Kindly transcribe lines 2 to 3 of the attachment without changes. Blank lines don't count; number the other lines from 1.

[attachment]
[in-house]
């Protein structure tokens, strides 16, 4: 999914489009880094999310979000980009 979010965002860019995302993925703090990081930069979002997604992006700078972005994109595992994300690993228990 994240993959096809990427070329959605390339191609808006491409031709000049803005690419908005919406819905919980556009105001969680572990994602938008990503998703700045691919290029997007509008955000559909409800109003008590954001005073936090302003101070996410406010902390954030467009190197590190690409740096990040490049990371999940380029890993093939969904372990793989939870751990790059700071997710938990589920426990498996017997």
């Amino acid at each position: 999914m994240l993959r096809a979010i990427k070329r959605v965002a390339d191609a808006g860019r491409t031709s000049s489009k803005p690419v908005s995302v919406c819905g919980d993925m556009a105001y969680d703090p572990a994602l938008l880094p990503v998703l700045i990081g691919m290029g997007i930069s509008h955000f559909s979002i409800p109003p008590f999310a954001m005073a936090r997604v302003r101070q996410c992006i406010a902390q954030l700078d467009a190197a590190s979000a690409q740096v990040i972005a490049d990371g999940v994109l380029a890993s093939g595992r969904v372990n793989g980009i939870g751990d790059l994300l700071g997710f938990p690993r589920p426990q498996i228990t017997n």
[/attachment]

């Protein structure tokens, strides 16, 4: 999914489009880094999310979000980009 979010965002860019995302993925703090990081930069979002997604992006700078972005994109595992994300690993228990 994240993959096809990427070329959605390339191609808006491409031709000049803005690419908005919406819905919980556009105001969680572990994602938008990503998703700045691919290029997007509008955000559909409800109003008590954001005073936090302003101070996410406010902390954030467009190197590190690409740096990040490049990371999940380029890993093939969904372990793989939870751990790059700071997710938990589920426990498996017997």
């Amino acid at each position: 999914m994240l993959r096809a979010i990427k070329r959605v965002a390339d191609a808006g860019r491409t031709s000049s489009k803005p690419v908005s995302v919406c819905g919980d993925m556009a105001y969680d703090p572990a994602l938008l880094p990503v998703l700045i990081g691919m290029g997007i930069s509008h955000f559909s979002i409800p109003p008590f999310a954001m005073a936090r997604v302003r101070q996410c992006i406010a902390q954030l700078d467009a190197a590190s979000a690409q740096v990040i972005a490049d990371g999940v994109l380029a890993s093939g595992r969904v372990n793989g980009i939870g751990d790059l994300l700071g997710f938990p690993r589920p426990q498996i228990t017997n």